The teen organizers were quick to recognize that not only did these communities lack bicycles, they also lacked bike locks and helmets and even places to lock their bikes. The group began to work with the city and other funders to find helmets and locks; Chain Reaction is able to sell helmets and locks for $10 each, due to this partnership. If $10 is still too expensive, a similar program to the “Learn-It, Earn-It” model exists, so people can work for a helmet. Bikes not Bombs and the City of Boston have a good working relationship and often cooperate to meet the needs of potential cyclists who don’t have the means to purchase a bicycle, helmet, or lock.

A secondary goal of the initiative is to educate people about bikes, with the hope that people will bike more and will become politically active in demanding bike facilities in their neighborhoods. The first question, after becoming a bicycle owner, is often “where can I safely ride and park my bicycle?” Without facilities that safely accommodate bicyclists, it is difficult to motivate people to ride. By including the message of public participation and emphasizing the need for local pressure to demand bicycle facilities, Chain Reaction is not only providing bicycles, but also building a political base to support bicycling in the city. Sarah Braker, a Youth Development Specialist with Bikes not Bombs, mentioned that the organization was uncomfortable with the traditional “build it and they will come” rhetoric and wants to encourage the beneficiaries of the program to advocate for more bicycle facilities in their community, a bottom-up, instead of top-down, approach.


Sarah Braker / Bikes Not Bombs

Overall, the Chain Reaction program has fixed roughly 40 bikes and sold at least 20 since the program began in early 2012. Over the life of the program, it gradually became clear that the original start price of $80 was too high for many people, so most bicycles are sold for between $40 and $60. All maintenance and refurbishing work is completed by youth mechanics. The organizers also noticed that many of the repairs were very simple, from flat tires to loose quick releases. People were often just one small repair away from a working bicycle.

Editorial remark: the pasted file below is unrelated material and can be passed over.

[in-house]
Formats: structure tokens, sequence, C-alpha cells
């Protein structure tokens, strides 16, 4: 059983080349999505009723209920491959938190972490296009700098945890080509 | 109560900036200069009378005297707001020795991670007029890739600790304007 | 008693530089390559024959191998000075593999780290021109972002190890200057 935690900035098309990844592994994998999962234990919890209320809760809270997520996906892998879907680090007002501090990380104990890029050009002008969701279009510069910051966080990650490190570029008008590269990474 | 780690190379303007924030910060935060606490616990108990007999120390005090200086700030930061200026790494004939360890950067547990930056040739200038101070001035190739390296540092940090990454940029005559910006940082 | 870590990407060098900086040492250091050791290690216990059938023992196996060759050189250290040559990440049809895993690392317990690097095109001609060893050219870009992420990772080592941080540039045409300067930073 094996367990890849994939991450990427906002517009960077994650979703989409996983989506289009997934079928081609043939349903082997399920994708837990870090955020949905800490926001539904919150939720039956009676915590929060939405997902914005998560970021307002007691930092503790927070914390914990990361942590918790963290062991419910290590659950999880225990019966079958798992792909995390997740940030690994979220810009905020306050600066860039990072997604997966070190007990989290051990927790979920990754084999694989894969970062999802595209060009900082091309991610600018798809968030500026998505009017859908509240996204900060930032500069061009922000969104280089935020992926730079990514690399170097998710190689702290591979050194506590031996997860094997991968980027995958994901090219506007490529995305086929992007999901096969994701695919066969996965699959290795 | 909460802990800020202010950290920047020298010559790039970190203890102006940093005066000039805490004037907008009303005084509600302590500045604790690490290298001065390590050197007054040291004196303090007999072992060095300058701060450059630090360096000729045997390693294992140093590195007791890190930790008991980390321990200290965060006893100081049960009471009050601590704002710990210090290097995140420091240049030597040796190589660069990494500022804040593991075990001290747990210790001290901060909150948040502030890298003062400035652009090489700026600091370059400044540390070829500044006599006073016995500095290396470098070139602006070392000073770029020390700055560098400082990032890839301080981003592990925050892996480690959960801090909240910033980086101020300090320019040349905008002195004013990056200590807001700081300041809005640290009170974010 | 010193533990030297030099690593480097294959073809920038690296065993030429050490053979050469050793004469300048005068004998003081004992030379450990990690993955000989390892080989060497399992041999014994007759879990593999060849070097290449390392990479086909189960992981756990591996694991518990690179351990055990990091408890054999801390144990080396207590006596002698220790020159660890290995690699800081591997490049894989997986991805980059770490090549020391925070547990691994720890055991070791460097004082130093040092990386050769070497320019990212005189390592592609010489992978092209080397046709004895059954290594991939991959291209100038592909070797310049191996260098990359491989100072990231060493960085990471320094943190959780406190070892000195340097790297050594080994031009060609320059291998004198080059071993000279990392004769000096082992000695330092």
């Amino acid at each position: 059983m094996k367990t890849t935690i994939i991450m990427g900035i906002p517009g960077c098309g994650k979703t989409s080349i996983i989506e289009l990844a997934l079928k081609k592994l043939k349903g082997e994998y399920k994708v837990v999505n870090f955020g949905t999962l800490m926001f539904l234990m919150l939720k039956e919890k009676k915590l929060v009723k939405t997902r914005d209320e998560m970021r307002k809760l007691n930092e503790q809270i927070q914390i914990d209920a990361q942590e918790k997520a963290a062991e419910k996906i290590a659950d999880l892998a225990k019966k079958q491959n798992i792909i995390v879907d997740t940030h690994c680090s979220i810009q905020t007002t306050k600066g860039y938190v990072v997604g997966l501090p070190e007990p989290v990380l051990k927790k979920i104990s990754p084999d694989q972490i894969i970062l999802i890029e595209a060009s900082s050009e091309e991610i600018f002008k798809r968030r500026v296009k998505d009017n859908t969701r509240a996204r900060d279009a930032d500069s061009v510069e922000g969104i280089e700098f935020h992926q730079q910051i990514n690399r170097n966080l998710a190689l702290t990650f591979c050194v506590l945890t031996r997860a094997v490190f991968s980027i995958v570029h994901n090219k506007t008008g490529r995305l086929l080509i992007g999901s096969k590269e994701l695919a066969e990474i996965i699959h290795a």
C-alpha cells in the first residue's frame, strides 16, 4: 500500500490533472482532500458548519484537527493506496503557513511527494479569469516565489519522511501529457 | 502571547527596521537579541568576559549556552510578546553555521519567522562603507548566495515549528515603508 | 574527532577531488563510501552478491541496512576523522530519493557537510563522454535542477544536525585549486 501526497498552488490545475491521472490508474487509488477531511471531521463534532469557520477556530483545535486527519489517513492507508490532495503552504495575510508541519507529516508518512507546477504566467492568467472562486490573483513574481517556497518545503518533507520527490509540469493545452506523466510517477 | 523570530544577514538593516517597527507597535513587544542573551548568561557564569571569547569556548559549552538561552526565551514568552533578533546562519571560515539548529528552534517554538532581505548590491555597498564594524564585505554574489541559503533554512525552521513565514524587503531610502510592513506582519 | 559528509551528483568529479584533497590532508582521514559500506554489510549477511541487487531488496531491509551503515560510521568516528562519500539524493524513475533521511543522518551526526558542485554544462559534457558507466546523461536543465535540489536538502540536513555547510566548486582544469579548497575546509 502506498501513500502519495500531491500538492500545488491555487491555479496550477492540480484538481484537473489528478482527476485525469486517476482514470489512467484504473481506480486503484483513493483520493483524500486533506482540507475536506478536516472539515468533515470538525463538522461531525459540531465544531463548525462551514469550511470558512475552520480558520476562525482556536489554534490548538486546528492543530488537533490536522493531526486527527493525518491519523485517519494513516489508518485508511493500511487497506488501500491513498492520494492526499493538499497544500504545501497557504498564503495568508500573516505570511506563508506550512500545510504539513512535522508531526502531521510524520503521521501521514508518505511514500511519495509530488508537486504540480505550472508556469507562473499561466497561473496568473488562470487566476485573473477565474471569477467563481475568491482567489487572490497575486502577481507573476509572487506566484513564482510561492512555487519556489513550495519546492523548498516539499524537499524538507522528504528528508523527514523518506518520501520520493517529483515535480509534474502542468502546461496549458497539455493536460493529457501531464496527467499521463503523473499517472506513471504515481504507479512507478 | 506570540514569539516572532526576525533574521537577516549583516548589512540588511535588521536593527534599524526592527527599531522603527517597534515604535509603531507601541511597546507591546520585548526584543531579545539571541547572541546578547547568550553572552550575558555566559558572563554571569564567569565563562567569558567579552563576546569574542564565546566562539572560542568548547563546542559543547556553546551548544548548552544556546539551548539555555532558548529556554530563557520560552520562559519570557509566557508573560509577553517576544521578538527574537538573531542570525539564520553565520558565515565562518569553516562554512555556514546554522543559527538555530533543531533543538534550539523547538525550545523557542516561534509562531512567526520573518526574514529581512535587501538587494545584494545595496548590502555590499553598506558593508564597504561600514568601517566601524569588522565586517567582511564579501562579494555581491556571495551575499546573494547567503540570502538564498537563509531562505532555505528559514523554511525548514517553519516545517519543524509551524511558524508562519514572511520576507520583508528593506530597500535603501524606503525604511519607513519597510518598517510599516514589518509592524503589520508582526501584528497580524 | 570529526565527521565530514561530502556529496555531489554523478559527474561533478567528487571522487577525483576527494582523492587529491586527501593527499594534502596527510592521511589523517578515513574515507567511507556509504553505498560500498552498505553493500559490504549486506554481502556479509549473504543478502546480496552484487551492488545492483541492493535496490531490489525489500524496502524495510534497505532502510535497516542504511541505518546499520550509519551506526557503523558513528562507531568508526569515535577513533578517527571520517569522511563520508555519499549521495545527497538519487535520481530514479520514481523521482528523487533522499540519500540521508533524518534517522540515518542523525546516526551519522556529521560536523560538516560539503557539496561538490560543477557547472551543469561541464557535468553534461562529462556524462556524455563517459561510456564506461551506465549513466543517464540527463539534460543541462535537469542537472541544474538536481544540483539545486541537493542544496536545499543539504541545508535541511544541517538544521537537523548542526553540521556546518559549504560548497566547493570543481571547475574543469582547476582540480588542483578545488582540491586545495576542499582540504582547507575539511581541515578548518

It also became clear that there are a lot of misconceptions about who wants to bike and why. One major concern is that there are not nearly enough bike racks in Boston. Without a safe and convenient place to park a bike, people don’t feel comfortable biking, something that the Chain Reaction organizers are aware of. By using the program to educate people about bikes, they hope that residents of these low income neighborhoods can mobilize as a political force to petition the city to install more bicycle infrastructure.

Chain Reaction organizers, as mentioned before, are stretched relatively thin with three or four neighborhoods without access to a bike shop, limited hours of operation, a short timeframe, and a small budget. However, costs continue to remain low, with graduating youth mechanics replaced by other youth mechanics from within the Bikes not Bombs organization. With increasing participation in the program in low income neighborhoods, organizers are hopeful that the program will continue and eventually be sustained by the community itself.

The program has received plenty of local media attention in Boston. With this increasing media exposure, the program looks likely to continue in Boston, while other communities are surely taking notice. The Bikes not Bombs organization hopes that the positive experience that youths take from the program will influence them to begin similar programs in other communities.


Sarah Braker
Youth Development Specialist & Grant Writer
Bikes Not Bombs
284 Amory St., Jamaica Plain, MA 02130
617-522-0222 ext. 104


Boston Biker. (2012, August 17). Chain Reaction Gets Grant! [Blog Post]. Retrieved from

Filed in: Promoting Walking and Bicycling, Case Studies